Napa County Logo

Napa County’s unfolding clampdown on winery rule-breakers appears poised to grow tighter, with a deadline possible for violators seeking after-the-fact approvals.

The 2014-15 grand jury and others have asked the county to make certain that its more than 450 wineries follow the rules. The county is also looking at non-winery businesses and homes that violate their county permits.

“What I see before us is that next step in terms of taking compliance to the next level,” county Supervisor Alfredo Pedroza said.

The wine industry has contended that Napa County doesn’t have a Wild West of winery rule-breakers, but rather a few outlaws. Rex Stults of Napa Valley Vintners backed the county’s goal of reining in the offenders.

“We are big compliance champions,” Stults said.

During an Aug. 22 discussion, the Napa County Board of Supervisors found that the difficulties are in the details. Supervisors are to refine their vision on Sept. 12.

Among the topics is setting a deadline for owners of wineries, businesses and residences with violations to submit applications to the county to bring their permits in line with what is actually happening on the ground.

Board of Supervisors Chairwoman Belia Ramos used June 1, 2018 as a hypothetical date. A scofflaw who didn’t apply to the county for permit changes by then and is caught might have to immediately comply with the permit as written.

With such a policy in place, a winery that made too much wine and missed the application deadline would have to cut production back to the permitted level. But supervisors are wary of a to-the-letter approach for all aspects of permits.

Take, for example, a winery that had several dozen more employees than allowed by its permit. If for some reason it failed to file for changes by the deadline, would it have to fire workers?

“I don’t want June 1 to be viewed as pink slip day in Napa because someone has too many employees and they misread or misunderstood their approvals,” Ramos said.

Nor did she necessarily want to automatically tear down illegal buildings.

Pedroza has looked at 20 or so winery permits dating to the 1970s. Some of the older permits are vague in terms of how many visitors and employees a particular winery is allowed, he said.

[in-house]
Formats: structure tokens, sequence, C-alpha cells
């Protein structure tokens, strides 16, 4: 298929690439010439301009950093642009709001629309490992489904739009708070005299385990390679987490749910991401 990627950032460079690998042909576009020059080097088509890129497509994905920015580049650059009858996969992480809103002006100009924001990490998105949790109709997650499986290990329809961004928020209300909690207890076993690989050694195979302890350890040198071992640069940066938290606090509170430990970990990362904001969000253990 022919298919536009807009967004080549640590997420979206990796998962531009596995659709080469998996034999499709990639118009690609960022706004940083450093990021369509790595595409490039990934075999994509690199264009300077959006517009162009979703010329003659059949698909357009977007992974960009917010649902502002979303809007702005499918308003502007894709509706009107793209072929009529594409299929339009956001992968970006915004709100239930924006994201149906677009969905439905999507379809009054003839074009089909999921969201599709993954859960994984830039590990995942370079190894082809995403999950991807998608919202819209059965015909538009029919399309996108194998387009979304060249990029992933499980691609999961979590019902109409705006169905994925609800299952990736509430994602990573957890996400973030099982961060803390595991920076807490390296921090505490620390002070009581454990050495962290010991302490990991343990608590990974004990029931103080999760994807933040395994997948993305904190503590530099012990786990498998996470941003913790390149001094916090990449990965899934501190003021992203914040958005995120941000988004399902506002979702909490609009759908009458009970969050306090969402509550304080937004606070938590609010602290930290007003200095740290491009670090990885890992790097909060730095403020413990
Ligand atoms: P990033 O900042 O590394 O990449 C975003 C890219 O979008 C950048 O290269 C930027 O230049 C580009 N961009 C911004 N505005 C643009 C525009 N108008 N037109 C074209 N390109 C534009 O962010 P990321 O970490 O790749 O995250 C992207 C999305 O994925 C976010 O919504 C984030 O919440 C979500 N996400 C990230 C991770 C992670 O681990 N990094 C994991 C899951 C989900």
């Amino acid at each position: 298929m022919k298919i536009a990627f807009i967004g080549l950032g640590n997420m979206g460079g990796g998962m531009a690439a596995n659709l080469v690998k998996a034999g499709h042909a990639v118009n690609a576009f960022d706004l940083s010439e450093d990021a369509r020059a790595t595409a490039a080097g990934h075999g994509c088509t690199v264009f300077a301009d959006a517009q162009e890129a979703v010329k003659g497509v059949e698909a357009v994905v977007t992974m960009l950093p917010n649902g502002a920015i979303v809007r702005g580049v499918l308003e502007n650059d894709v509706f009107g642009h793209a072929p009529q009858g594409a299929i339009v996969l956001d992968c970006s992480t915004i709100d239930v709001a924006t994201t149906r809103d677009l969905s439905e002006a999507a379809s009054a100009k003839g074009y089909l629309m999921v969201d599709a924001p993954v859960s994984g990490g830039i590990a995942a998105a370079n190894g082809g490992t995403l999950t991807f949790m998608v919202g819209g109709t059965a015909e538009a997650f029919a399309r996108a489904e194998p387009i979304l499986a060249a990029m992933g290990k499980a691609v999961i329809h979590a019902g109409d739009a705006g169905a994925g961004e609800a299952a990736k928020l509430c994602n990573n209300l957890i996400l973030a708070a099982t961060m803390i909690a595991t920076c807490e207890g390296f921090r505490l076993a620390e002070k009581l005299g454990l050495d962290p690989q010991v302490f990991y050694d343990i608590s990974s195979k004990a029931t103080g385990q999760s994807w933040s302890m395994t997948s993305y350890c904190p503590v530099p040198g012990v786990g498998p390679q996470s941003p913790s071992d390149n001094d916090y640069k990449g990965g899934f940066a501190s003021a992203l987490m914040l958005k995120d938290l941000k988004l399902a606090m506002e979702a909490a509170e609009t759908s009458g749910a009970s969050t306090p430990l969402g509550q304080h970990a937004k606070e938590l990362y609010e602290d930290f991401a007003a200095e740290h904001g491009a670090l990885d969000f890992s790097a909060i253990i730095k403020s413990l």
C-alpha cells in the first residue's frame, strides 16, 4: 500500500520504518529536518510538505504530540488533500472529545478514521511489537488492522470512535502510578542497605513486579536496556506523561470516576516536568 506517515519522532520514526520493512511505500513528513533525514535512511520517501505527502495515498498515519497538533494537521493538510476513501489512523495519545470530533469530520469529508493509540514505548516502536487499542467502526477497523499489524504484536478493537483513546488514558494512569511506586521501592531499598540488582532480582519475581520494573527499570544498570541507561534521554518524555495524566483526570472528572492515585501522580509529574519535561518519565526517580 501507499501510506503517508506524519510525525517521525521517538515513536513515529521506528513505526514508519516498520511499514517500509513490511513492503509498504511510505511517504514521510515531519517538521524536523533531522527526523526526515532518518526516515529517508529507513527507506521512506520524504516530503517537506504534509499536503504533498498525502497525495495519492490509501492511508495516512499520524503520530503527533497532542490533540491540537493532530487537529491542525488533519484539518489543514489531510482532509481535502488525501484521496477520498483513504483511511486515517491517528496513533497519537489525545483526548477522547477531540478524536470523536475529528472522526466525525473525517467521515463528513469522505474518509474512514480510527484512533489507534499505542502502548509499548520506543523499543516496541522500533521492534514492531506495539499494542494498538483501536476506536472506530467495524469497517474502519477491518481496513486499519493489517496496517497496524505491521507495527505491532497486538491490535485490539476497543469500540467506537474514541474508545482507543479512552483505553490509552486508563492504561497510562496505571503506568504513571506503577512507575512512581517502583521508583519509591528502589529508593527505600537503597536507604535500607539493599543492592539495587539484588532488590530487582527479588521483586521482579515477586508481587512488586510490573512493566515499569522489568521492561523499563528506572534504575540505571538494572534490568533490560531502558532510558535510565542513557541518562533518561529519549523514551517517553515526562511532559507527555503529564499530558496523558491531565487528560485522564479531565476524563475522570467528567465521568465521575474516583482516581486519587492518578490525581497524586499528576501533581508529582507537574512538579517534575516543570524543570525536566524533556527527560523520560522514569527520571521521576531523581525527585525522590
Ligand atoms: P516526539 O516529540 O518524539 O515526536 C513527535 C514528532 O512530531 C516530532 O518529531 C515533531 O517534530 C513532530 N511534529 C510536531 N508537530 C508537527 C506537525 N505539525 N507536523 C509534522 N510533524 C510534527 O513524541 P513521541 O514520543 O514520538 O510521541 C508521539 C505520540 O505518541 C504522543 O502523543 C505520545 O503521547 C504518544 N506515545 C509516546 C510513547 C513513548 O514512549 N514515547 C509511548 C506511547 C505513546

“Understanding the rules isn’t as clear as I think the general public has made it out to be,” Pedroza said. “I wish it was consistent, I wish it was spelled out in black-and-white, but it’s not. We’re going to have to deal with that going forward.”

Setting a compliance deadline might result in 50 to 100 applications from violators seeking to set things right and holders of vague permits working on clarifications, county officials estimate. That would be in addition to the 65 major applications the county is already handling.

Supervisors will explore hiring temporary planning help to avoid slowing down processing time, especially for the non-violators. A county report said the costs would be borne by the applicants.

Stults came to the microphone during public comments to give a wine industry perspective.

“You guys have certainly done your homework,” Stults told supervisors. “All the things that we were concerned with coming into this, you are concerned with.”

Local resident Yeoryios Apallas has expressed concern that wineries violating their permits have a competitive advantage over those that follow the rules. He urged the county to keep the idea of fines on the table for violators.

“We live in a world-class area,” Apallas said. “And the wine industry recognizes that. By and large, they are responsible and responsive citizens of the community and avoid violations of their use permits. It’s a small part of the community, I believe, that causes angst among our citizens.”

Supervisor Ryan Gregory and Ramos said they want to avoid cases of wineries coming to the county to correct violations while at the same time asking for expansions.

The Board of Supervisors faced such a case on Aug. 15 with Raymond Vineyards winery. The winery sought after-the-fact approvals for several structures and tasting areas and for more employees. It also asked to merge its property with its adjacent Ticen Ranch, create a Highway 29 entrance and open an additional visitors center.

“Some people shouldn’t live together and those are two people who shouldn’t live together, compliance and permitting,” Ramos said, then after a pause laughed at her metaphor.

“Dogs and cats,” Gregory added.

Also under discussion is the county’s previously stated goal of having all wineries self-certify annually that they are following certain parts of their permit, such as wine production limits. The Board of Supervisors has yet to make this idea the law.

Get the latest local news delivered daily directly to your inbox!

* I understand and agree that registration on or use of this site constitutes agreement to its user agreement and privacy policy.

Napa County Reporter

Barry Eberling covers Napa County government, transportation, the environment and general assignments. He has worked for the Napa Valley Register since fall 2014 and previously worked 27 years for the Daily Republic of Fairfield.